“When I first sat in the place of enlightenment and gazed at the tree and walked around it for the space of three times seven days I pondered the matter in this way.  The wisdom I have attained, I thought, is subtle, wonderfull, the foremost.  But living beings, dull in capacity, are addicted to pleasure and blinded by foolishness.  With persons such as this, what can I say, how can i save them?

 At that time the Brahma kings, along with the heavenly king Shakra, the four heavenly kings who guard the world, and the heavenly king Great Freedom, in company with other heavenly beings and their hundreds and thousands and ten thousands of followers, reverently pressed their palms together and bowed, begging me to turn the wheel of the Law.

Immediately I thought to myself that if I merely praised the buddha vehicle, then the living beings, sunk in their suffering, would be incapable of believing in this Law.  And because they rejected the Law and failed to believe in it, they would fall into the three evil paths.”  (LSOC2, p76 - 77)

Previous teachings mention that next Mara said to Shakyamuni that rather than live with the knowledge that he would be unable to save people he should take his own life and enter nirvana, but again in the Lotus Sutra we find this as an internal thought process that is quickly resolved, when Shakyamuni decides to break this wisdom down into more manageable chunks of information that would be easier for people to understand:

“It would be better if I did not preach the Law but quickly entered into nirvana.  Then my thoughts turned to the buddhas of the past and the power of expedient means they had employed, and I thought that the way I had now attained should likewise be preached as three vehicles.  (LSOC2, p 77)
This internal dialogue is interesting because it shows that a Buddha, or someone enlightened to the reality of the universe, is not a God or someone who has escaped from the suffering and pain of everyday life.  They still face the same trials, temptations, desires and sufferings as others, but choose to make continuous efforts, drawing on this Buddhist wisdom, to make the right choices in their life.  

Throughout the rest of his lifetime, Shakyamuni taught thousands of sutra in an effort to lead people towards Buddhahood and to fulfil his “... vow, hoping to make all persons equal to [him], without any distinction between us.”  (LSOC2, p70).  Some of these sutra were very short and some very long, some were based on useful practices and skills, others based on useful knowledge.  Some were stand alone teachings, some refuted what had gone before and others confirmed that previous sutra were the true path to Buddhahood.  In 6th century China, T’ien-T’ai categorised all of these teachings into periods and he came up with the following:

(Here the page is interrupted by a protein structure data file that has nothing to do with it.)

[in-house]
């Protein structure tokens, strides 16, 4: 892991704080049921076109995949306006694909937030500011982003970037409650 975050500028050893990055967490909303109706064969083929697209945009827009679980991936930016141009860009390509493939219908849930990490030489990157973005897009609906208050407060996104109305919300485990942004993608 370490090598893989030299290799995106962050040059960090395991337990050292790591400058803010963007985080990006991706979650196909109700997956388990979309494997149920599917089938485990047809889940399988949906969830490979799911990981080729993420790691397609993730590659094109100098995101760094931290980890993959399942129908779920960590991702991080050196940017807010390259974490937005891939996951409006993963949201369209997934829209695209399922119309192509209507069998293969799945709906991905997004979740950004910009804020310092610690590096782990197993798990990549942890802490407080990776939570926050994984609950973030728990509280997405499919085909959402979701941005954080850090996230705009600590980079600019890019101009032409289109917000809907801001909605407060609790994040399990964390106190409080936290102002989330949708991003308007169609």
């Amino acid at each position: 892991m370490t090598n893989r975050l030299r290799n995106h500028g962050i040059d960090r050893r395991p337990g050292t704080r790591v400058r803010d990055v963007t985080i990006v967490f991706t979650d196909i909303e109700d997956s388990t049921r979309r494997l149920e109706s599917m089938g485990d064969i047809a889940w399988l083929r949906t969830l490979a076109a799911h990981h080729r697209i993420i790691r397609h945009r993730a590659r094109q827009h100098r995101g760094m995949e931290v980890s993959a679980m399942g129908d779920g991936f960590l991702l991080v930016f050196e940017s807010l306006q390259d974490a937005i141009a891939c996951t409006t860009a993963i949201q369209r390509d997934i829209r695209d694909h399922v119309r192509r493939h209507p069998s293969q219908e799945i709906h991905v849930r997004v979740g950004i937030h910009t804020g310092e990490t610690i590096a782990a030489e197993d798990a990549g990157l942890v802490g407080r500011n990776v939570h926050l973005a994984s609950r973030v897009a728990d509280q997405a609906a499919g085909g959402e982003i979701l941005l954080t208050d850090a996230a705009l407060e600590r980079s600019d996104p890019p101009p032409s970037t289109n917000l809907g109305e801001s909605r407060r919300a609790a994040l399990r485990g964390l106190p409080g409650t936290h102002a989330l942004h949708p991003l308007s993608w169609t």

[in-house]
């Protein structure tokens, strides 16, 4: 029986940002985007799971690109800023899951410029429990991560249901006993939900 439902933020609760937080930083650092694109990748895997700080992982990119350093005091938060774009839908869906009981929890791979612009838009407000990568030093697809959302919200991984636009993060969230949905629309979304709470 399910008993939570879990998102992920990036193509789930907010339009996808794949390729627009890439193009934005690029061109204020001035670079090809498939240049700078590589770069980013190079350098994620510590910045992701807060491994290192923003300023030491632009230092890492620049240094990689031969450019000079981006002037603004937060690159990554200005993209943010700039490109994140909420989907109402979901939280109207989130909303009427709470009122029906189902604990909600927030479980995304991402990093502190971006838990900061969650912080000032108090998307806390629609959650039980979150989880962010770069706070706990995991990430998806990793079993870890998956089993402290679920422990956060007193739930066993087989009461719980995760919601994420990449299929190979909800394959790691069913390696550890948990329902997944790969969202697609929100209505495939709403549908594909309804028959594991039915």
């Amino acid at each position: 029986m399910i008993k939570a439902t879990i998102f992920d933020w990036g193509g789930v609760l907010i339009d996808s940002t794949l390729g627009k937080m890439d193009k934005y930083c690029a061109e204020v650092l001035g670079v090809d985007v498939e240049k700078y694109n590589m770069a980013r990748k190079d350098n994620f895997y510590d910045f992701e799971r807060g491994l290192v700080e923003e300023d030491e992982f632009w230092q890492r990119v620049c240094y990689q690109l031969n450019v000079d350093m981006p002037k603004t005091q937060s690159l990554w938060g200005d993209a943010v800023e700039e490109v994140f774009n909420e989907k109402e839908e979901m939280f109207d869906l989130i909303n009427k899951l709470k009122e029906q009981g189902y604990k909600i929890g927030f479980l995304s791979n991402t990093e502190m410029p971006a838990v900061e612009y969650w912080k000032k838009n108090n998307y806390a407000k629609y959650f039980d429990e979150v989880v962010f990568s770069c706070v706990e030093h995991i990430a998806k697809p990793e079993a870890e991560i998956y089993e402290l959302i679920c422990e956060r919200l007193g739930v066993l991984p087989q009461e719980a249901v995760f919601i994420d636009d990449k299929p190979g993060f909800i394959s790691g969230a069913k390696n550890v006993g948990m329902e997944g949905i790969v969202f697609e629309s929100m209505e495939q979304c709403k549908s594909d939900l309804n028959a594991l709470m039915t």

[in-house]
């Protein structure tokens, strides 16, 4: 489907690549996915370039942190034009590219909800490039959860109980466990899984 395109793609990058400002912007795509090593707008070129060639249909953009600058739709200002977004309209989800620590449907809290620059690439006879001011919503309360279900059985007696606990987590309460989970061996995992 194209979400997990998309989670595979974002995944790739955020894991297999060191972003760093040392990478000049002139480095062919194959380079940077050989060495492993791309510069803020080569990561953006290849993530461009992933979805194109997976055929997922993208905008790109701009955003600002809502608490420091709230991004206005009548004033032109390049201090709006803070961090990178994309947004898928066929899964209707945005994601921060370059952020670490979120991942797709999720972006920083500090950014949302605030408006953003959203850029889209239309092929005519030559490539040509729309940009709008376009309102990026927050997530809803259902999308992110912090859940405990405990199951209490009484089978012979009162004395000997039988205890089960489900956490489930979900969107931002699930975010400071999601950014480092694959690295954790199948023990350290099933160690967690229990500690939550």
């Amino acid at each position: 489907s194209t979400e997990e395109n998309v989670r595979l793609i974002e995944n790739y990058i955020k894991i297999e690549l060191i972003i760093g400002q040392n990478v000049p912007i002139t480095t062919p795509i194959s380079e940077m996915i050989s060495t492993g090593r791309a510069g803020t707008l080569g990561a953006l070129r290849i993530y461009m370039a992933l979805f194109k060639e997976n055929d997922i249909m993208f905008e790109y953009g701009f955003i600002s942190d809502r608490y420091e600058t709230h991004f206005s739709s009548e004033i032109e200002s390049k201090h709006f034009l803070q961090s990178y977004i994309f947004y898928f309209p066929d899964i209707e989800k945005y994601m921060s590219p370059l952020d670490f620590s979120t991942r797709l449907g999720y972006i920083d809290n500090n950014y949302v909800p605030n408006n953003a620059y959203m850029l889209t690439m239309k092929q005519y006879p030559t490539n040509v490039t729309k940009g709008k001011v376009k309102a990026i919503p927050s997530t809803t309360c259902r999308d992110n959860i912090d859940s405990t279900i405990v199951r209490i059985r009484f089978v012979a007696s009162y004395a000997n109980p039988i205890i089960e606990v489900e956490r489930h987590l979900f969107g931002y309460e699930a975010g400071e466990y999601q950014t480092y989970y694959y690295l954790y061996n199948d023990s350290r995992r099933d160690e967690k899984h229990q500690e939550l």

Avatamsaka Sutra (Flower Garland Sutra)
Shakyamuni’s first attempt to lead people to enlightenment proved too challenging at the time and he realised he would need to break the teaching down into smaller steps that people could understand.
This was the start of the Hinayana, or Therevadan, teachings.  Both the Therevadan and Vinaya schools come from this period, as do the early schools of RITSU and  SHINGON.
Early Mahayana Sutra, including Vimalakirti, Muryoju, Amitayus & Amida Sutras.  This period also included some of the esoteric sutras.
At this time Shakyamuni refuted the earlier teachings and started to teach the provisional Mahayana teachings.  Some of them focus on ways to be reborn into a perfect land in the next life.  The PURE LAND school comes from these teachings, as do some of the later ideas of the SHINGON and RITSU schools and the ZEN schools.
Perfection of Wisdom Sutra, The Heart Sutra and the Diamond Sutra
These refute the provisional Mahayana teachings and lead people to a higher level Mahayana teaching, such as supreme wisdom, non-substantiality, etc. in preparation for his final teachings.
Immeasurable Meanings Sutra, Lotus Sutra, Sutra on How to Practice Meditation on Bodhisattva Universal Worthy and the Nirvana Sutra
The earlier teachings allowed followers to overcome the earthly desires that were understood to cause suffering and achieve a state of peace and calm, but Shakyamuni now felt the time was right to reveal in The Lotus Sutra how all people could acquire the same profound enlightenment he himself had attained.  These teachings are the foundation of the early Tendai schools and Nichiren Buddhism.

As you can see, the final years of Shakyamuni’s life were dedicated to revealing the complete wisdom that he had awoken to more than 40 years before.  He now felt that he had laid all of the groundwork necessary and, although he still knew that “the door to this wisdom [was] difficult to understand and difficult to enter”  (LSOC2, p56), he decided the time was right to teach the complete truth of the universe, life and death and how to achieve absolute happiness in this lifetime.   This ultimate teaching was the Mystic Law of the Lotus Sutra, including it’s opening and closing sutra, and his final teaching, delivered on the day he died, was the Nirvana Sutra.  This DIDN’T replace the Lotus Sutra, but confirmed that the Lotus Sutra was his final teaching which contained the complete wisdom of his enlightenment.  He also wanted to warn his followers that Mara (the Devil King) would change his shape into that of a Buddha and try to destroy Shakyamuni’s correct teaching.  For this reason, the Nirvana Sutra also advised his disciples that they should continue to follow the Mystic Law of the Universe, rather than deifying or worshipping him (or any other future Buddhist leaders).  

NEXT TIME – A look at some of the early Buddhist teachings.